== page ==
Stone Candles – Pressed And

Post Author:

For the past few years, North Carolinians Pressed And's Andrew Halmlet and Mat Jones have aligned their sound toward the brave new electronic frontiers. And then here in 2013, things got organic and vaguely spiritual, as the past electronica experiments of Post-Ad for Sync, Imbue Up, and Hyper Thistle get meditative and in touch with more of their natural side on their Stone Candles. Finding a home on Mush Records where the creative organic re-imagining of every musical trope is encouraged in every capacity and regard (consider the eclectic output from Pregnant's Daniel Trudeau), the freedom of acoustic, analogue, or digital choice frays the focus of Pressed And's better electronic sensibilities when those disparate components fall out of their intended harmony.

“Haus” puts the Berlin spin on a candy flipped house twist, as the altered voice effect moves throughout the psychotropic, holiday in the head soundscape environments. Perhaps more specifically is the duo reclaiming of the house genres origins with roots in Chicago, Deutcheland, Netherlands, New York, and such. “Boo” keeps the rhythm track blazing, while Mat's vocals keep all the effects pop keys ghostly. While “Get” is important in its relationship to the follow-up cut,”Decision Made”; the duo's relationship between acoustic and electronic harmonies feels oddly disjointed. It's namely the in-congruence between the juke drum machine's rapport to the unplugged guitar and howling vocals. As it blends into the reciting vocal abstractions of “Decision Made”, this relationship between guitar are synced up in unison as the rhythm, samples, electric guitar plasts and loops work in the impossible unity that define's Pressed And's raison d'être.

After the dense storm of “Decision Made”, “Green Tea” feels like a digression into a yoga spa. Because “Decision” has the weight worth of a dissertation about why it is emblematic of the Pressed And sound; it might feel natural to hear “Tea” as an intermediary before the duo drops the much beloved single “Creed Unlove”. Here those familiar vocal chops get edited around, as keyboards reveal themselves like the summer’s passing wind with the occasional cat meow. “Chalk On My Hands” continues the free flight narrative style where whirring electro dance gets met with a sparse, drunken guitar ballad. But that does not mean the track is out of control, somewhere between the everything-and-the-kitchen-sink approach to electrical-anything that keeps the chaos at their beck and call. “372” feels like the guitar is ripped from an outtake from the sessions for the previous cut “Get”, while you wait for the duo to get back to their full on experimental mode.

And as soon as that question crosses your mind, they drop “Ain’t Never Dithered” to keep you guessing what’s coming next. With vocals rising in chanted scales, eastern guitars ring out beneath a looping backward streaming sets of white noise. As the title suggest, there is no dithering from Pressed And's own self-charted course of audio creations, as you are treated to squeeze box samples battled up against eerie voices with literal burping beats on the unpredictable shape-shifting “I Belong”. If you listen away for a second, the entire song transforms to high pitch loops singing the title refrain with even more vocal eeriness. Their full creative powers are exhibited on “Bored On a Lam”, everything from sample, synth to string is so carefully placed like a sound collage that includes the catchy hook of, “nobody every learned about you, nobody ever got that far”. “Nulek” delves into the group’s nature by altering forest dwelling sounds with Morse code and meandering vocals. “Plum” is the lounge flipside of “Nulek” that moves like shuffling steps on downers that virtually melts down artificially flavored fruit gummies left out on the patio concrete beneath the 2pm sun. Exhibiting restraint on the more electronic components and less on the more vocal and traditional guitar instrumentation, “You and Me and Ruby” goes for the meditative triad vibe but the focus feels lost in Mat Jones’ vocals.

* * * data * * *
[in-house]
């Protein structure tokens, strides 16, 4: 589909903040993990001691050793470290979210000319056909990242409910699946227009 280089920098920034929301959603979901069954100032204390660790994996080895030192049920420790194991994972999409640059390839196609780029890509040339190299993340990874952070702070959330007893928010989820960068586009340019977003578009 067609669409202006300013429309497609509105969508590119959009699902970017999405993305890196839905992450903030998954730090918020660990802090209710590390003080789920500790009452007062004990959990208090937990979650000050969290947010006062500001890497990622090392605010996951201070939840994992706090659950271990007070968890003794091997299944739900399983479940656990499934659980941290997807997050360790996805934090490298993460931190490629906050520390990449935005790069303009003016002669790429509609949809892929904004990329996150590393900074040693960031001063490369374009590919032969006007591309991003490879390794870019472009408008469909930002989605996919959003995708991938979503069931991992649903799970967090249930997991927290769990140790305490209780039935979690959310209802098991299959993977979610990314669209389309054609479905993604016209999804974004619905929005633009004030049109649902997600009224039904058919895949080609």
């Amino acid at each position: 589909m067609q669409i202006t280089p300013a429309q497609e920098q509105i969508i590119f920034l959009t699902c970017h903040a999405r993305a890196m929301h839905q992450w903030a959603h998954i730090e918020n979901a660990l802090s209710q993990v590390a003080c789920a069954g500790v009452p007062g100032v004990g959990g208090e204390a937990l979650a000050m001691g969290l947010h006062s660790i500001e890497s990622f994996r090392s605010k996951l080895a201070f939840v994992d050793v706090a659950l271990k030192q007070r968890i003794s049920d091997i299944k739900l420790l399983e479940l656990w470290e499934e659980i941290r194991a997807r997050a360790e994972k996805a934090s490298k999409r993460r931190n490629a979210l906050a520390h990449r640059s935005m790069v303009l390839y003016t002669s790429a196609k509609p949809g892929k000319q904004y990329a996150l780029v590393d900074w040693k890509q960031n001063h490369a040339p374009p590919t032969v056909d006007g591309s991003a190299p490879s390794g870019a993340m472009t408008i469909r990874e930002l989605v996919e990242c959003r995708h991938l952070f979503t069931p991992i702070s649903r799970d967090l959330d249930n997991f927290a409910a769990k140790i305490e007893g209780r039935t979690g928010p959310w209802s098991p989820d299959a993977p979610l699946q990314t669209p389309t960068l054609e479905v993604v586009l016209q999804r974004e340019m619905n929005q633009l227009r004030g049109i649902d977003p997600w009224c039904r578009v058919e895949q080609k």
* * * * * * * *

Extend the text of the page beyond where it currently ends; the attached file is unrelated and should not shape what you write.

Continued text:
The apparent shift from the drum and bass redux on 2012’s Hyper Thistle EP is the organic quest for peace and tranquility. And when Andrew and Mat find the balance of their zen, you get cuts like “Decision Made”, “Ain’t Never Dithered”, “Bored On a Lam”, “Creed Unlove”, and so forth. It is the duo’s strength of drum and bass variations where they can harness the organic samples and analog guitar electrical amplification. Yet what Stone Candles suffers from on numbers like “You and Me” and “Get” is a disorganized off timing of vocals that throws off their congruence in relation with all other sounds in the mix. Pressed And work best when they are writing the rules and making every instrument work on the accord of all the elements involved [revisit Hyper Thistle's “Komusō Flutter Kick IV” for an example of this]. The issue stems from a need for greater reconsideration and restraint to utilize the vocals to better enhance the rhythmic impressionistic audio. From the hyper new worlds of dance, taken to the mother earth natural realms of pagan candles and solstice rituals; Andrew and Mat still manage to pull off one of the best day tripping albums you would want to hear at every festival field this summer.